political-dissonance:

therainbowgorilla:

apersnicketylemon:

political-dissonance:

I thought I’d post this so I could get a few dozen pro-choicers to try and convince me that they only use it because it’s “scientifically accurate”. Have at it, we know the real truth!

fe·tus 
Noun
An unborn or unhatched offspring of a mammal, in particular an unborn human more than eight weeks after conception.
Synonyms
foetus - embryo - germ
—-
ba·by  NounA very young child, esp. one newly or recently born.AdjectiveComparatively small or immature of its kind: “a baby grand piano”.VerbTreat (someone) as a baby; pamper or be overprotective toward: “her aunt babied her”.Synonymsnoun.      infant - babe - child - kidadjective.      infantile - babyish - infant - children’sverb.      coddle - pamper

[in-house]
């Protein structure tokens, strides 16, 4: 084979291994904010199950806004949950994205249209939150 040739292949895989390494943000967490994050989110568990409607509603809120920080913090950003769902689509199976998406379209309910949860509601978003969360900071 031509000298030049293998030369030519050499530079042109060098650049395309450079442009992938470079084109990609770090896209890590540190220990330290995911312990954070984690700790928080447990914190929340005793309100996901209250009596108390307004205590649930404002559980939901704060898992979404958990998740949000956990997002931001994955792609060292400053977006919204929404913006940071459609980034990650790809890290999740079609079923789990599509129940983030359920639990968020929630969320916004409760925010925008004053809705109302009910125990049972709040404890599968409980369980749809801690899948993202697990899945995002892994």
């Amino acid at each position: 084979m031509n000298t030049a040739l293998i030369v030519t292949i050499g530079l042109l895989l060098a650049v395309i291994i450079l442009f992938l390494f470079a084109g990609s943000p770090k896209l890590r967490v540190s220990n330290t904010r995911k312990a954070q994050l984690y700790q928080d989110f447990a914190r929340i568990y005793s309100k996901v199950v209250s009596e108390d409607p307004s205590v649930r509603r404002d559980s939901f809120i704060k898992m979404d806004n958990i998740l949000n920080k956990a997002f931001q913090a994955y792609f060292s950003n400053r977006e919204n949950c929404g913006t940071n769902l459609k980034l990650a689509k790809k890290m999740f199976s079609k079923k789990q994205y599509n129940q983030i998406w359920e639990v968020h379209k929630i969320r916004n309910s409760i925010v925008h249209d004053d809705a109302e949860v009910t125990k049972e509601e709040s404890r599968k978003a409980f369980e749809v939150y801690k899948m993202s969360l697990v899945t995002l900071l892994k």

Now, even if you want to call a fetus (Which is the actual word for that stage of development, other stages include zygote, blastocyst and embryo) a person no person has ever had the right to use another persons body for any reason -including the preservation of their life- without that persons consent.
If you want to say abortion should be illegal then you are granting a group the right to use someones body without consent. That grants a fetus more rights than any born person. Please explain how that sounds like equality and not the oppression of every single person with a uterus.

Denying abortions also would make pregnant people have less right to their bodies than friken corpses.

Thank you for that well thought out and reasoned response. Corpses are what you have after you’ve aborted a human baby

Fetus. We just went the fuck over this. Fetus. That is the exact term for this stage of development. If we can call a fetus a baby, then I can call a two year old child an adult. But you don’t call a child the same thing as an adult, because they are two different terms for two different stages of development. It is completely incorrect to assert that a fetus is a baby. Calling a fetus a baby is solely emotional manipulation. The fucking word is fetus.